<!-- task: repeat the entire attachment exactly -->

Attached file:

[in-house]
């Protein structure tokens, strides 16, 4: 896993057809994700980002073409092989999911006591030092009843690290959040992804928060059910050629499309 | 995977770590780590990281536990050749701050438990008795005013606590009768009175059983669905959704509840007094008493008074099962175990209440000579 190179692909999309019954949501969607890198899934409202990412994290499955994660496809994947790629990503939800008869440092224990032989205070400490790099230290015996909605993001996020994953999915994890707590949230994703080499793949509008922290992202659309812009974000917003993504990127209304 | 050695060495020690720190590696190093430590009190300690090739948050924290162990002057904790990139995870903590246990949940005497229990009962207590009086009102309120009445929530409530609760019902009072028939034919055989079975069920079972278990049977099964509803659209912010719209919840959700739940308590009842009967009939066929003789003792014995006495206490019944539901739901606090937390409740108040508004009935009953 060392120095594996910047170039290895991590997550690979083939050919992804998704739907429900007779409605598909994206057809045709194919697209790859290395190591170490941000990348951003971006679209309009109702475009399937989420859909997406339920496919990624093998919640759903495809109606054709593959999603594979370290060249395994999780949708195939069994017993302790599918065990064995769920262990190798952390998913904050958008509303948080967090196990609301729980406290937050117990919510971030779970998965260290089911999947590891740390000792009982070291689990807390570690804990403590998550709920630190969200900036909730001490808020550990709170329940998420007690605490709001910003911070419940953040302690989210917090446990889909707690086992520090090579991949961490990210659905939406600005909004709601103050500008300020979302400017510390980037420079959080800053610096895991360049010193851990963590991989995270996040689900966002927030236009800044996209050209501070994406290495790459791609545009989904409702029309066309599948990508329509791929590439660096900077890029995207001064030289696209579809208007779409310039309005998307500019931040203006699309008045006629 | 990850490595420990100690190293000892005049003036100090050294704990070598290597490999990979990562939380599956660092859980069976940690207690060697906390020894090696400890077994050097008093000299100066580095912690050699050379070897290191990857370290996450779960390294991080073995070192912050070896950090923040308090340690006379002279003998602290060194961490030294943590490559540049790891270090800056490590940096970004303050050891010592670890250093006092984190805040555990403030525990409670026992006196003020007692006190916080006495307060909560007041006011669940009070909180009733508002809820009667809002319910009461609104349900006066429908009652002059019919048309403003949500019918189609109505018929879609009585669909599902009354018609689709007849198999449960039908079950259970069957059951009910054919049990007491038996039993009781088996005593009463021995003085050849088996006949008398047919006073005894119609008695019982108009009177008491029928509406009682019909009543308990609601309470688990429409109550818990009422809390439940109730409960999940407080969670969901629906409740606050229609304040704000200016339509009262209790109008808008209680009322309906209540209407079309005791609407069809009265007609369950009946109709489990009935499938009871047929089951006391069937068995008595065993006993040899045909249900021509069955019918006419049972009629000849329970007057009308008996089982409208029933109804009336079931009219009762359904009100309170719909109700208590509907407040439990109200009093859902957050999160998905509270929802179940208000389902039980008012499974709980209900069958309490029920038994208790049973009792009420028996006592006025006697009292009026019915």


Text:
[in-house]
């Protein structure tokens, strides 16, 4: 896993057809994700980002073409092989999911006591030092009843690290959040992804928060059910050629499309 | 995977770590780590990281536990050749701050438990008795005013606590009768009175059983669905959704509840007094008493008074099962175990209440000579 190179692909999309019954949501969607890198899934409202990412994290499955994660496809994947790629990503939800008869440092224990032989205070400490790099230290015996909605993001996020994953999915994890707590949230994703080499793949509008922290992202659309812009974000917003993504990127209304 | 050695060495020690720190590696190093430590009190300690090739948050924290162990002057904790990139995870903590246990949940005497229990009962207590009086009102309120009445929530409530609760019902009072028939034919055989079975069920079972278990049977099964509803659209912010719209919840959700739940308590009842009967009939066929003789003792014995006495206490019944539901739901606090937390409740108040508004009935009953 060392120095594996910047170039290895991590997550690979083939050919992804998704739907429900007779409605598909994206057809045709194919697209790859290395190591170490941000990348951003971006679209309009109702475009399937989420859909997406339920496919990624093998919640759903495809109606054709593959999603594979370290060249395994999780949708195939069994017993302790599918065990064995769920262990190798952390998913904050958008509303948080967090196990609301729980406290937050117990919510971030779970998965260290089911999947590891740390000792009982070291689990807390570690804990403590998550709920630190969200900036909730001490808020550990709170329940998420007690605490709001910003911070419940953040302690989210917090446990889909707690086992520090090579991949961490990210659905939406600005909004709601103050500008300020979302400017510390980037420079959080800053610096895991360049010193851990963590991989995270996040689900966002927030236009800044996209050209501070994406290495790459791609545009989904409702029309066309599948990508329509791929590439660096900077890029995207001064030289696209579809208007779409310039309005998307500019931040203006699309008045006629 | 990850490595420990100690190293000892005049003036100090050294704990070598290597490999990979990562939380599956660092859980069976940690207690060697906390020894090696400890077994050097008093000299100066580095912690050699050379070897290191990857370290996450779960390294991080073995070192912050070896950090923040308090340690006379002279003998602290060194961490030294943590490559540049790891270090800056490590940096970004303050050891010592670890250093006092984190805040555990403030525990409670026992006196003020007692006190916080006495307060909560007041006011669940009070909180009733508002809820009667809002319910009461609104349900006066429908009652002059019919048309403003949500019918189609109505018929879609009585669909599902009354018609689709007849198999449960039908079950259970069957059951009910054919049990007491038996039993009781088996005593009463021995003085050849088996006949008398047919006073005894119609008695019982108009009177008491029928509406009682019909009543308990609601309470688990429409109550818990009422809390439940109730409960999940407080969670969901629906409740606050229609304040704000200016339509009262209790109008808008209680009322309906209540209407079309005791609407069809009265007609369950009946109709489990009935499938009871047929089951006391069937068995008595065993006993040899045909249900021509069955019918006419049972009629000849329970007057009308008996089982409208029933109804009336079931009219009762359904009100309170719909109700208590509907407040439990109200009093859902957050999160998905509270929802179940208000389902039980008012499974709980209900069958309490029920038994208790049973009792009420028996006592006025006697009292009026019915």